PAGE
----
The early 1980s brought us some epic action movies like “Conan the Barbarian,” “Blade Runner,” and let’s not forget “E.T.”
Although these films were fun to watch, they didn’t have the impact on veterans like the movie “First Blood” did.
Directed by Ted Kotcheff, John J. Rambo (Sylvester Stallone) was a former Green Beret who just wanted to visit his Vietnam buddy when things took a turn for the worse and he ended up battling a small town’s police force after an unlawful arrest.
But we’ve always wondered what it would have been like to serve under his command. Here’s our take on how being in Rambo’s platoon would be.
1. Alternate shooting techniques
In most boot camps we’re taught proper weapons handling. But forget all those safety briefs you were forced to listen to when Capt. Rambo reports in as the new commanding officer, because every shot you fire from here on out will be from your hip.
Plus it looks awesome if you can handle the recoil. (Giphy)
2. No bayonets
Having the ability to mount a knife on the barrel of your rifle isn’t enough.
If you were in Rambo’s company, your blade would have to be up to such standards that it can slice a bad guy up and be thrown across the room with perfect precision.
You wouldn’t think a heist movie set during the Iraq War would provide a particularly accurate look at military life. But while the 1999 movie “Three Kings” has a lot of problems, it gets a surprising number of Army-life details right.
Here are seven times the filmmakers nailed it:
1. Troops waste key resources by having a water bottle fight in the middle of the desert:
Yes, the ceasefire ending the war had just been announced, but this is still bad resource management.
2. An American officer communicates with Iraqis by speaking at the exact same time as his interpreter:
We’re sure the Iraqi soldiers who can understand English are glad that you’re yelling it over the guy speaking Arabic. And your troops are probably enjoying the two loud audio streams washing over them all day.
3. A group of soldiers finds a secret document in a guy’s butt and it immediately falls to the junior soldier to pull it out:
This is literally the only time that it makes sense for a specialist to pull rank.
4. A Special Forces major is trying to get the story of what happened with the secret butt map and everyone on the base tells him a different rumor:
Seriously, when did you ever get the truth on your first try from a base rumor mill?
5. A junior enlisted soldier is given the chance to ask questions about an upcoming, risky mission and he wastes it:
Yeah, the Special Forces selections process is the most important thing to learn about before you conduct a four-man raid against an Iraqi bunker filled with gold.
6. A guy clearing his first bunker tries some stupid stuff that he saw in a movie and immediately regrets it:
You shot a deadbolt. The deadbolt is still in the door. Your shoulder is not as strong as the iron holding that door in place. Moron.
7. When the group’s escape is ruined because the junior guy can’t find his gas mask that is supposed to be strapped to his leg.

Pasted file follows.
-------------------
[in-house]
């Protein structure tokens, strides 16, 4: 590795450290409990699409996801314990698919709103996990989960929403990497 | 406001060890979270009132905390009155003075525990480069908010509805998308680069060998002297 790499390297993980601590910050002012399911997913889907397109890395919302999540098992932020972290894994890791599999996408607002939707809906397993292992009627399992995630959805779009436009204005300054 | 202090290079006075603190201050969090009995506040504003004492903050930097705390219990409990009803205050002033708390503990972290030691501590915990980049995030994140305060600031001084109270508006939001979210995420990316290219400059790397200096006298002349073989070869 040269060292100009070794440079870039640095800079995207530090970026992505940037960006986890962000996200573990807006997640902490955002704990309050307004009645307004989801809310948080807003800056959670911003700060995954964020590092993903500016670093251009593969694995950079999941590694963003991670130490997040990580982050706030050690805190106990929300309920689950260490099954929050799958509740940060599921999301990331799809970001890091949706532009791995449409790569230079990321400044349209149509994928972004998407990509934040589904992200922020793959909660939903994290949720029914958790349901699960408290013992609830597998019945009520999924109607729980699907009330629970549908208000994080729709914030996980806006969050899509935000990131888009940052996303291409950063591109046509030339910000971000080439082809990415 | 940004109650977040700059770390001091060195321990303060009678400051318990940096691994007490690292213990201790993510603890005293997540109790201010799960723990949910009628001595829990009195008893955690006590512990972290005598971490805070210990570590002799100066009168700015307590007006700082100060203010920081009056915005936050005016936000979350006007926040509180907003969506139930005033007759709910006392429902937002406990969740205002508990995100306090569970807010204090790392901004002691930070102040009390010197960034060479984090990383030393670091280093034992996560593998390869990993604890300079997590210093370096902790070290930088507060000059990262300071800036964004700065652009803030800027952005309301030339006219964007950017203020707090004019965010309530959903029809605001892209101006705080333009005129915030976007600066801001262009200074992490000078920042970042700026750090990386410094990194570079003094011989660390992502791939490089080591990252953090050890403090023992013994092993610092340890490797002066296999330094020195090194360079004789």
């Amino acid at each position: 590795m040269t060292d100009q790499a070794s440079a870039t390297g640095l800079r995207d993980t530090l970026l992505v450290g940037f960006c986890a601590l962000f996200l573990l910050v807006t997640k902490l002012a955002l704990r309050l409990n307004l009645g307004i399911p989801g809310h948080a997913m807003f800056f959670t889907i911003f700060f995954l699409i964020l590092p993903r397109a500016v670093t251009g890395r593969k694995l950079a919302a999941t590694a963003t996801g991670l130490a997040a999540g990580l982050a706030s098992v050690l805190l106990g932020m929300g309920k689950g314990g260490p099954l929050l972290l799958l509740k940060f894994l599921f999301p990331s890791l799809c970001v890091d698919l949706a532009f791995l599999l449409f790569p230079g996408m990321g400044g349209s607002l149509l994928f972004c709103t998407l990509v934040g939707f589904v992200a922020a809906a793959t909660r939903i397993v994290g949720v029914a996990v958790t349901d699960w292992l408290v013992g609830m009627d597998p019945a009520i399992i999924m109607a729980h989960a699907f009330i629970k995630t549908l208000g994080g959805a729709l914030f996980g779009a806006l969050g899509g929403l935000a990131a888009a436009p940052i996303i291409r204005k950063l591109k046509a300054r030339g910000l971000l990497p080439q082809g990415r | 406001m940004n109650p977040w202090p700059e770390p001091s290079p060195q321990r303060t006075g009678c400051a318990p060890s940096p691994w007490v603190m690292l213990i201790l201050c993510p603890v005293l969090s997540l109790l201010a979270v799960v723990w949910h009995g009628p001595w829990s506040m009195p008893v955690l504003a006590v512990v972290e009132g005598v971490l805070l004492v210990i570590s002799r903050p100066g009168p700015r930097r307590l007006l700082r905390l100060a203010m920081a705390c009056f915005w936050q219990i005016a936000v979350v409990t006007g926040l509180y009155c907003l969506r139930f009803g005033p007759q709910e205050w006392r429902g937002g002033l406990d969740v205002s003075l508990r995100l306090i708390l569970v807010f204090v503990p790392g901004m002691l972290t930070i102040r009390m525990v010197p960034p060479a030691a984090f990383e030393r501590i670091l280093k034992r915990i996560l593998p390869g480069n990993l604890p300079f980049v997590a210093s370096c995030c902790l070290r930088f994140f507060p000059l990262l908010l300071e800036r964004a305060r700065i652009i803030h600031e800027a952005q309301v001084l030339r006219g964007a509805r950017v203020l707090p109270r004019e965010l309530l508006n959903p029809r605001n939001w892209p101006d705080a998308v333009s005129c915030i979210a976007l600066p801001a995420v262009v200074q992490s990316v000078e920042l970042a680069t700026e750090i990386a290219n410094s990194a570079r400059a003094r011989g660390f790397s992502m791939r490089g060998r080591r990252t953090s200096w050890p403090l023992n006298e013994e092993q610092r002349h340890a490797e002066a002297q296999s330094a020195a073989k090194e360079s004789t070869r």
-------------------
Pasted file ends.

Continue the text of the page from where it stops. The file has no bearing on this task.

Notice that while he doesn’t have his mask — which is essential to surviving the gas weapons that have already been used in this war — strapped to his person, but his survival knife is easily accessible. Because he’ll definitely need that knife.
8. A blue falcon immediately dimes out the group to the senior brass, even though no one has asked him a question:
Seriously, Private Falcon, no one asked you. Just stand there quietly.
Besides getting physically trained to the bone by a demanding drill instructor, recruits in boot camp have another element that is feared and rarely talked about outside of the military — the “blanket party.”
A blanket party is a form of (mob) discipline that usually takes place in a military barracks setting, typically in an open bay.
Soap wrapped in a towel is a common tool to use during a blanket party. (Image via Giphy)We don’t condone taking part in blanket parties, but the idea is to coerce a shitty recruit back on the right track. Usually it brings a massive shitstorm of legal problems — no one wants that.
But before you step into the squad bay for the first time and subject yourself to the collective judgement of the team, here are some things to avoid so you’re never in a blanket party’s sights.
Recruits go through some tough times during their stay in basic training and alliances tend to form. Recruits always get in trouble in one way or another.
When a single person reports wrongdoing on a group of people or an individual, they might get payback in the form of a blanket party.
For not being a team player
One of the purposes of boot camp is to learn the power of teamwork. Rarely has a single person ever completed a mission by themselves. So when a recruit doesn’t pull his own weight, that can easily screw over the whole team.
If that person continually screws over everyone, that individual might get some unwanted attention after “Taps” gets played.
Being a consistent f*ck up.
In boot camp, when someone in the squad screws up, everyone gets punished. The drill instructors usually punish the whole squad bay for an individual’s mistake to teach the importance of teamwork.
It takes multiple times before someone earns a party, but after making several mistakes that affect everybody — without a glimpse of positive production — recruits tend to take matters into their own hands.
Like we said before, alliances tend to develop in boot camp. Most of the time they form around where your bunks are located. Getting along with others is essential in any industry. In the military, troops have commonly sacrificed their lives to save their brothers. You rarely commit your life to someone you don’t respect.
So in a world where recruits are trained to defend themselves and our country as a team, the guy that can’t make friends tends to suffer.